Alistair Cooke And also -- exactly! And they had they had the so-called Kentucky, which was Pennsylvania rifle, which could -- the British didn't have anything like it, the [board?] rifle, and they used to stand in formation and spray a target, you see, but they had a lateral [era? error?]. There was -- the Americans could -- this, there's a report given to the House of Commons telling the horrors of this Pennsylvania rifle and they said they could pick a man off at 150 yards with it. And so this major [sic - A Pennsylvania Tory] ends his report by saying, "And so, I should like to," in his language, "I should like to recommend that anybody thinking to join the army and fight in America had better settle his affairs before he leaves." [sic - "Therefore, advise your officers who shall hereafter come out to America to settle their affairs in England before their departure."]And that scared a hell of a lot of people, and the word'd get around the pubs and so on, and that's where people deserted. They left -- in fact, you can find in graveyards and churches how people left one part of England for another to avoid to avoid being pressed into service.
Studs Terkel That probably is close. Though indignation, [unintelligible] phrase in fighting the taxation without representation, indignation meetings, a phrase used by a lot of Black communities too during
Studs Terkel And so your sequence deals with of course the various figures involved, Jefferson and Madison and Mason and the Bill of Rights and the Constitution. And then you go to the frontier. Now we come to "Inventing a Country".
Alistair Cooke Yes.
Alistair Cooke Physically.
Studs Terkel To the whole matter here now of the heading West, the frontier, when there was a physical frontier. And here again, we come to El Dorado, another version of Ed Dorado, out there, out there, out in the territory is something.
Alistair Cooke Well it started, you see, really the frontier was originally as we know, there's a peculiarly American meaning to the word 'frontier,' it does not mean a foreign border. It means really where the forest begins and the Indians, and I try to point out that in the 17th century, in the early 17th century, the frontier was the first belt of trees inland from the Atlantic Ocean. It was quite a business if you lived in Massachusetts you lived in one of those small towns, [dead or more?], Brockton near Boston. If you went on a journey west as they said, you might go, you only go 10 miles west. It was quite an undertaking. But of course the main, the main theme of that chapter is the break through the Appalachians, because why the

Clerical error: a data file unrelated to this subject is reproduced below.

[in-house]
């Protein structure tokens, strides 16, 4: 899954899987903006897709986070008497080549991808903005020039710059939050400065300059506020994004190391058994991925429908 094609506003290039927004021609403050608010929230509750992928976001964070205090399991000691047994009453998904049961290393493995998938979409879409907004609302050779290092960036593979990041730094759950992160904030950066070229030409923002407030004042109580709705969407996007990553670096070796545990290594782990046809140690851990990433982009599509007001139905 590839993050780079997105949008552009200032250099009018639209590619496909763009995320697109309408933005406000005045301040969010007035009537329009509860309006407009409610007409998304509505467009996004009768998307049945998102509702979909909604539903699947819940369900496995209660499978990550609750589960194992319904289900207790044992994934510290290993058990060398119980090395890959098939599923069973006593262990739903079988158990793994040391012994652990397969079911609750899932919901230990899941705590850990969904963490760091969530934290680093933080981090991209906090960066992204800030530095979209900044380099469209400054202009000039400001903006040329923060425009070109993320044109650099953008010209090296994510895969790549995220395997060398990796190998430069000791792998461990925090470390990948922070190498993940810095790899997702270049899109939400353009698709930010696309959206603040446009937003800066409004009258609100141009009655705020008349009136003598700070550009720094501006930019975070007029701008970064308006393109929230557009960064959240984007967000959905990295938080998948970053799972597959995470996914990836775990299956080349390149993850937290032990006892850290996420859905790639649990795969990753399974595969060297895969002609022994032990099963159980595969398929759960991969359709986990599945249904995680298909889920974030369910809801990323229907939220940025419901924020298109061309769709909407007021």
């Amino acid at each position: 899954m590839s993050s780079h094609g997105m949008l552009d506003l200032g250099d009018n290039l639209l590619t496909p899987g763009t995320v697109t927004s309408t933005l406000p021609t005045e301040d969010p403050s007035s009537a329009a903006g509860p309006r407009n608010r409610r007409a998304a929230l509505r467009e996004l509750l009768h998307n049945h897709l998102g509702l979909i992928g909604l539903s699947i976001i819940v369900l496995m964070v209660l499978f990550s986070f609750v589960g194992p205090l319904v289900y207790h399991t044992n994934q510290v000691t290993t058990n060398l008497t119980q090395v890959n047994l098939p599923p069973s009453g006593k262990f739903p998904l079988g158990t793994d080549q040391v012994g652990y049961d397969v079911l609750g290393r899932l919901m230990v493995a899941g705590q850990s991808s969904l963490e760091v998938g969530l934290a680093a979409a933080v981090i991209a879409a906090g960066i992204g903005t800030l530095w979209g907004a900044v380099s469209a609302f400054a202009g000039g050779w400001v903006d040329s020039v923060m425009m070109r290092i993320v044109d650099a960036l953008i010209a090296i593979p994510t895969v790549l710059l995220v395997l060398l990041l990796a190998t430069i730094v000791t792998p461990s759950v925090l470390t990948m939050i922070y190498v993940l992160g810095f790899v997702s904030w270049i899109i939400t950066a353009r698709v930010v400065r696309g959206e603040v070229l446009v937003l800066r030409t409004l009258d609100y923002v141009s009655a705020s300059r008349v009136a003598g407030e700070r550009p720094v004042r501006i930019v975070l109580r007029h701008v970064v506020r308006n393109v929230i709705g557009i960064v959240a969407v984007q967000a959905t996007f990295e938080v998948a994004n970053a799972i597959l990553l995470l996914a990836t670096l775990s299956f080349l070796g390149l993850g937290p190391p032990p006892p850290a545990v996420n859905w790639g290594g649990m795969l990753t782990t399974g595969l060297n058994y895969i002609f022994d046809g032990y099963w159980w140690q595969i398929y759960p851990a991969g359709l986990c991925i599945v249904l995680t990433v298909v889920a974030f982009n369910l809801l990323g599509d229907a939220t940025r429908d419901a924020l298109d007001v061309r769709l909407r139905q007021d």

Alistair Cooke Well, that was [unintelligible], but it happened because of the French and Indian wars. The men from the east who had fought in the French and Indian wars in the Appa-- over the Appalachians, had seen a new land, very, very rich land for the having, and then when the war was over the British said, "Look, you've now tripled the western frontier of the colonies and you've got to patrol it, it's dangerous ground," and a lot of people were leaving and filtering, and they forbade it. They said that "The crest of the Appalachians is forbidden. That's the end of the line. You can't go." The moment they were told they couldn't go, a lot of people wanted to go, and then eventually started breaking -- after the revolution was successfully won, then they started especially in the 1790s.
Studs Terkel I'm thinking of something else, there's something, and then of course there's Jackson and his attitude toward Indians, and here come more and more, more of a more predatory aspects of, on the part of the whites, but then comes gold, and I thought of this in, early in the book you speak of the trek Westward by boats coming to the New World to find something, and a lot of the ex-cons and others had a rough time coming, here you have those going West to find the gold. And a similar theme to make it, to find out what's happening.
Alistair Cooke Well yes, the gold rush was a freak, you see historically, because what was my main theme in that chapter "Gone West" is the genuine settler, a person pushing through and finding a clearing and building a home and planting crops. The gold rushes were just people who, who regarded the whole continent as an intermediate nuisance. They weren't going to settle anything, they wanted to get to get out to the American River in California and mint a fortune.